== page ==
How to Apply Laban’s Planes of Movement to Improve Belly Dance Movement Isolation

What do Laban’s planes of movement have to do with belly dance? Let’s start with the general (Cartesian co-ordinates) and then make it more specific to the human body (anatomical planes). And then apply it to dance (Laban’s planes of movement). By applying these concepts to your belly dance practice, you can improve your movement isolation, a key feature of belly dance.

Cartesian Co-Ordinates

So, what are Cartesian co-ordinates?

The cartesian co-ordinate system of x, y, and z (horizontal, vertical, perpendicular) planes.
Cartesian co-ordinates

Our three-dimensional world can be sliced into three flat, perpendicular planes. These intersect at a central origin point. Why does this matter? With this representation, we can describe the location of any object relative to the central origin point.

Human Anatomy Planes

Now what does this have to do with dance? Put the human body at the central origin point. Now you have the human anatomical planes. These are a way to describe the location of body structures and the direction of body movements. Getting warmer now …

The human anatomy planes: the Cartesian co-ordinates (horizontal, vertical, perpendicular planes) with a human body at the centre point.

Laban’s Planes of Movement

And finally, how did Rudolf Laban adapt these for dance and movement analysis? Laban was a dancer, choreographer, and theoretician. One of the many things he is remembered for today is ‘Laban movement analysis’, a way of describing and documenting human movement. The idea of the table, door, and wheel planes comes from his movement analysis method.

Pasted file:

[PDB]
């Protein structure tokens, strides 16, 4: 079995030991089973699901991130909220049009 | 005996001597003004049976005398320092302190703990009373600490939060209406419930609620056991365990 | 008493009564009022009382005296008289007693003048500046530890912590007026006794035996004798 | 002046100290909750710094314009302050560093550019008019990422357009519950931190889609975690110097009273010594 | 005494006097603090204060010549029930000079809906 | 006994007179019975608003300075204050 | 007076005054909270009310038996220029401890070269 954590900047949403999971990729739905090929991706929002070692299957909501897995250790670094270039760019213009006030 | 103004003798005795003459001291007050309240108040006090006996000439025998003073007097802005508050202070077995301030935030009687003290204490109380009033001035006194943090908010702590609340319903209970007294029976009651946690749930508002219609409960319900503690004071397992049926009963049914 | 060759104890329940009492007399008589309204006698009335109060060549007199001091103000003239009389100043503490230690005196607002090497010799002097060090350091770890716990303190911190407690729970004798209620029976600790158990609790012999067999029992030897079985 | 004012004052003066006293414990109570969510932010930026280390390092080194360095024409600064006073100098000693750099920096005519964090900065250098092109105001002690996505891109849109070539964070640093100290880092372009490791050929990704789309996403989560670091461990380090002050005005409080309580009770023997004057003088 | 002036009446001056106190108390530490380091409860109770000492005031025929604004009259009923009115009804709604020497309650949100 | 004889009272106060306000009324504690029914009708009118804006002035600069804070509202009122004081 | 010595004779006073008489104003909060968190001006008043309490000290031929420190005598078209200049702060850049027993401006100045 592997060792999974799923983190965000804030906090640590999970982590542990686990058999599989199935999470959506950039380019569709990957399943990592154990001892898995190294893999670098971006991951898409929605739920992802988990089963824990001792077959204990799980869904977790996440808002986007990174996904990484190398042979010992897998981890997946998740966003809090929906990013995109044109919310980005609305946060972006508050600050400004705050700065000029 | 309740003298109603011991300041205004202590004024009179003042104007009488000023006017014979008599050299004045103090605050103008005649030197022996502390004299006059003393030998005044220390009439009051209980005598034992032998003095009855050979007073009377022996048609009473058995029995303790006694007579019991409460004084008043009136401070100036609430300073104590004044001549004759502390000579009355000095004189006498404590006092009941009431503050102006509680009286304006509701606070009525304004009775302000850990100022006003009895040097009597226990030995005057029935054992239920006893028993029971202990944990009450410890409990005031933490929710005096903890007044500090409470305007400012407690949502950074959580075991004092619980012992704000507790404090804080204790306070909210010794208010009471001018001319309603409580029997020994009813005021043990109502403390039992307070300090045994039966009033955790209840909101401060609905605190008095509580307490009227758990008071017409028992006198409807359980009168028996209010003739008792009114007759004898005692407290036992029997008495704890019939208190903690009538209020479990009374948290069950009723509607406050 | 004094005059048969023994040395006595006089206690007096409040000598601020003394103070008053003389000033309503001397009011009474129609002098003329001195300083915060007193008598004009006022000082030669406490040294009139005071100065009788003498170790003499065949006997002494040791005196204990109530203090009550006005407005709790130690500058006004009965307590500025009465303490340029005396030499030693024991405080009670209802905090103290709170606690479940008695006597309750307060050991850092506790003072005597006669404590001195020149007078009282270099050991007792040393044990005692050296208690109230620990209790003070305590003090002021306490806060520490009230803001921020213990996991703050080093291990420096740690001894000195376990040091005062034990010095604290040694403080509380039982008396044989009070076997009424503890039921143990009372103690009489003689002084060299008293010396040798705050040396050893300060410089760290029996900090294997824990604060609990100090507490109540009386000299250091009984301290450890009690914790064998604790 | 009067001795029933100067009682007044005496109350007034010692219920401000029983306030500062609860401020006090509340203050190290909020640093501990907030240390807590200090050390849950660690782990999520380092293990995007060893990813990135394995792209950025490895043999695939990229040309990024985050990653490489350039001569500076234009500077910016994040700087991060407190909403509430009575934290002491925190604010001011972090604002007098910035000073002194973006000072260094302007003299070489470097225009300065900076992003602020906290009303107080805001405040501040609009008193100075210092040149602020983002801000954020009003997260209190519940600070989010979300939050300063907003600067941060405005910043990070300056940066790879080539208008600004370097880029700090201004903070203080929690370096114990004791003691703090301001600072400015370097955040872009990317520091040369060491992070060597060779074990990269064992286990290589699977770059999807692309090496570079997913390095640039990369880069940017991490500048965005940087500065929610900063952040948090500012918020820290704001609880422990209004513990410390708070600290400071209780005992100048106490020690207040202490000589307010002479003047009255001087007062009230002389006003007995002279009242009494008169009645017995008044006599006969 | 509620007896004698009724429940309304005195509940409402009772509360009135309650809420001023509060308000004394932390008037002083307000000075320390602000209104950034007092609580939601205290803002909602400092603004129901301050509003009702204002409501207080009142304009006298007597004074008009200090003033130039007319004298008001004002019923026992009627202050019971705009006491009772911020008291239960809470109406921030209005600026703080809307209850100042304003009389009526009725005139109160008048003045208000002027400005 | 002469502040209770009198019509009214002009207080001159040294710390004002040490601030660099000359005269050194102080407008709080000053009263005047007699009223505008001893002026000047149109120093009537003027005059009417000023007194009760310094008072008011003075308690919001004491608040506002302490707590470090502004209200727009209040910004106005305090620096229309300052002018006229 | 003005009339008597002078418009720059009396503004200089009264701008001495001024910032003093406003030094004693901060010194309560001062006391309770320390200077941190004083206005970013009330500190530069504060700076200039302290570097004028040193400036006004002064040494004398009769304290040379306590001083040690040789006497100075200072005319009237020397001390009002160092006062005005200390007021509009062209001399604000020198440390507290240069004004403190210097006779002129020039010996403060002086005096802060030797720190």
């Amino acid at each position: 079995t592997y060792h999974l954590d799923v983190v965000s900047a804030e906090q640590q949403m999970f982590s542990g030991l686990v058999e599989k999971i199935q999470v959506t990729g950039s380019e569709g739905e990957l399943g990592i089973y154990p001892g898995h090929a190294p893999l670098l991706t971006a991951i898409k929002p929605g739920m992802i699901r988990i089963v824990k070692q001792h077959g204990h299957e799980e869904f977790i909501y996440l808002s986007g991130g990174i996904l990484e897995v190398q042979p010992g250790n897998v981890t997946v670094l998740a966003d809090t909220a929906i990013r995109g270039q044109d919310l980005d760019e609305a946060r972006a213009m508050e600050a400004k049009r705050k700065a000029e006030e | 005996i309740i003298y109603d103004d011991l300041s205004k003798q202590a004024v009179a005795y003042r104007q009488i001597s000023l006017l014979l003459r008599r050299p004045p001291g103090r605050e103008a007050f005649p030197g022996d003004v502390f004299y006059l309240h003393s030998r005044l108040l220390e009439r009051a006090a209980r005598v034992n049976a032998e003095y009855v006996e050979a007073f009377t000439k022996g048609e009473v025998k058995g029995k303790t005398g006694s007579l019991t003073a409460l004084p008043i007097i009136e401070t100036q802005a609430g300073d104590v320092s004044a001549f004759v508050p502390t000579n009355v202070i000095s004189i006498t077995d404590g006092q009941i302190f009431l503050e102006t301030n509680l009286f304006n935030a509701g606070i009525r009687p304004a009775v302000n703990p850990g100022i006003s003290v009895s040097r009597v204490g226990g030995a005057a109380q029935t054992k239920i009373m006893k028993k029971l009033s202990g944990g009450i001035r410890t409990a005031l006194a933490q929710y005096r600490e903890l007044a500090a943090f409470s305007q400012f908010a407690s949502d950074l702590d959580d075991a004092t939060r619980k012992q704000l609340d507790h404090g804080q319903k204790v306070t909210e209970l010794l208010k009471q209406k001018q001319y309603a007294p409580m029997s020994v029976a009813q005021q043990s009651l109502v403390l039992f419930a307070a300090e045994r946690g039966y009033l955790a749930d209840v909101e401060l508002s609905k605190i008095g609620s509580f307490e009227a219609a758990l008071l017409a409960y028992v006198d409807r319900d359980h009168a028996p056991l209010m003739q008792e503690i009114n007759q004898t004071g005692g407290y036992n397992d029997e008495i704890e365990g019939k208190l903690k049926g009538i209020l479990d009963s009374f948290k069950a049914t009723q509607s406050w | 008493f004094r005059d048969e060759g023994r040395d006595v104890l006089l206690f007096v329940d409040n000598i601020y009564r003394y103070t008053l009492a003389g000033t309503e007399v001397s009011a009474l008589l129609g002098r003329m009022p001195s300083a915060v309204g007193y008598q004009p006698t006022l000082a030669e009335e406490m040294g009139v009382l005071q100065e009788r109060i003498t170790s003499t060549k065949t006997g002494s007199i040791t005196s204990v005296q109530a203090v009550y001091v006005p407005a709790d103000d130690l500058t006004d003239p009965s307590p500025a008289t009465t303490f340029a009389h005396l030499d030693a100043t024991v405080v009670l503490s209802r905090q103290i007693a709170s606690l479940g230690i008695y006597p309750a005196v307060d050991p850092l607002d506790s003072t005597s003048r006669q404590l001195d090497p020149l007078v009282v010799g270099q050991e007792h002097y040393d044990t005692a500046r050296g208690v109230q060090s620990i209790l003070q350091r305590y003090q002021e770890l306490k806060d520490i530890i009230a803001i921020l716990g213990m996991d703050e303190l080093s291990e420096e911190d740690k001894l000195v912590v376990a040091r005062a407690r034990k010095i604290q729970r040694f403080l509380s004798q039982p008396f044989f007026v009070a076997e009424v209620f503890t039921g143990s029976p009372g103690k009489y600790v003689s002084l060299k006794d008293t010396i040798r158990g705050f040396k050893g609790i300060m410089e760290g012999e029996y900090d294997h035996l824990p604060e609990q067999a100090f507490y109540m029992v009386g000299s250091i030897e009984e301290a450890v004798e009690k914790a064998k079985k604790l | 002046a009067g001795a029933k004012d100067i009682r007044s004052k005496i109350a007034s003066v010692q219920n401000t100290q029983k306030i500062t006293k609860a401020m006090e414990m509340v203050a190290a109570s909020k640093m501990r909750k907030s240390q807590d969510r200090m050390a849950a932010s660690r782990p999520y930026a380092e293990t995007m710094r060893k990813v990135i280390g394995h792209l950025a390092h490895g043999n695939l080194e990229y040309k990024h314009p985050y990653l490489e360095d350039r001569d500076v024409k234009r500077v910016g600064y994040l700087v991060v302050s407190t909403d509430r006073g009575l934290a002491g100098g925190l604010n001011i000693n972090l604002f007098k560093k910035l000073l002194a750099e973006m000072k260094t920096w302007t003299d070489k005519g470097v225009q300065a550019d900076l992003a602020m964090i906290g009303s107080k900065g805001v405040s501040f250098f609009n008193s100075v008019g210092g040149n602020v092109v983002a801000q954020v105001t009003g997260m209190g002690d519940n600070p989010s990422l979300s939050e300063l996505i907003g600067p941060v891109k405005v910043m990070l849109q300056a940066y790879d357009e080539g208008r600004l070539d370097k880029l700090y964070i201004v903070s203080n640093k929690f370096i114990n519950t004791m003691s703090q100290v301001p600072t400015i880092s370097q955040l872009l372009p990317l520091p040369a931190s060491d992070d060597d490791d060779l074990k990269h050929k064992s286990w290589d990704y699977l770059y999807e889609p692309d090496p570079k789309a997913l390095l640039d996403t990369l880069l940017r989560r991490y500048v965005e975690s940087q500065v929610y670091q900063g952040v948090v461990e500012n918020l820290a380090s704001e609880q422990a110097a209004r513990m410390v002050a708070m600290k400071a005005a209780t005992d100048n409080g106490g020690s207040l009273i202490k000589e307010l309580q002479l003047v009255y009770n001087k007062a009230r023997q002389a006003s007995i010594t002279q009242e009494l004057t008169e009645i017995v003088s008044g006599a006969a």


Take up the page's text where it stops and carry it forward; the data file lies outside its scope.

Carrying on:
Laban's planes of movement: the table plane (human at the centre of a horizontal plane), door plan (human at the centre of a vertical plane), and wheel plan (human at the centre of a perpendicular plane).
Laban’s planes of movement

The table plane is the horizontal plane which separates up and down. I’ve heard movements in this plane described like you are stuck in the centre of a table. Your movements must be on this flat surface. The door plane is the vertical plane which separates front from back. You can imagine being stuck between two panes of glass in this plane. Your movements must stay within these panes. The wheel plane is the vertical plane which separates left from right. Like you are stuck in a wheel and can only move backwards and forwards within the wheel.

Application to Belly Dance

What does this have to do with belly dance? In my opinion, due to the isolated nature of belly dance movements, most movements fall into one plane or another. For example, taks, hip drops, and vertical figure 8s fall within the door plane. Twists, horizontal hip circles and horizontal figure 8s are in the table plane. Undulating movements like camels within the wheel plane. I find that understanding of the planes of movement and belly dance moves is helpful when practising isolation technique. For example, you can imagine yourself stuck between two panes of glass when doing a vertical figure 8. That helps reduce unnecessary twisting.

Next time you drill a belly dance move, why not imagine yourself stuck in a table, door, or wheel? Does that help your isolation?

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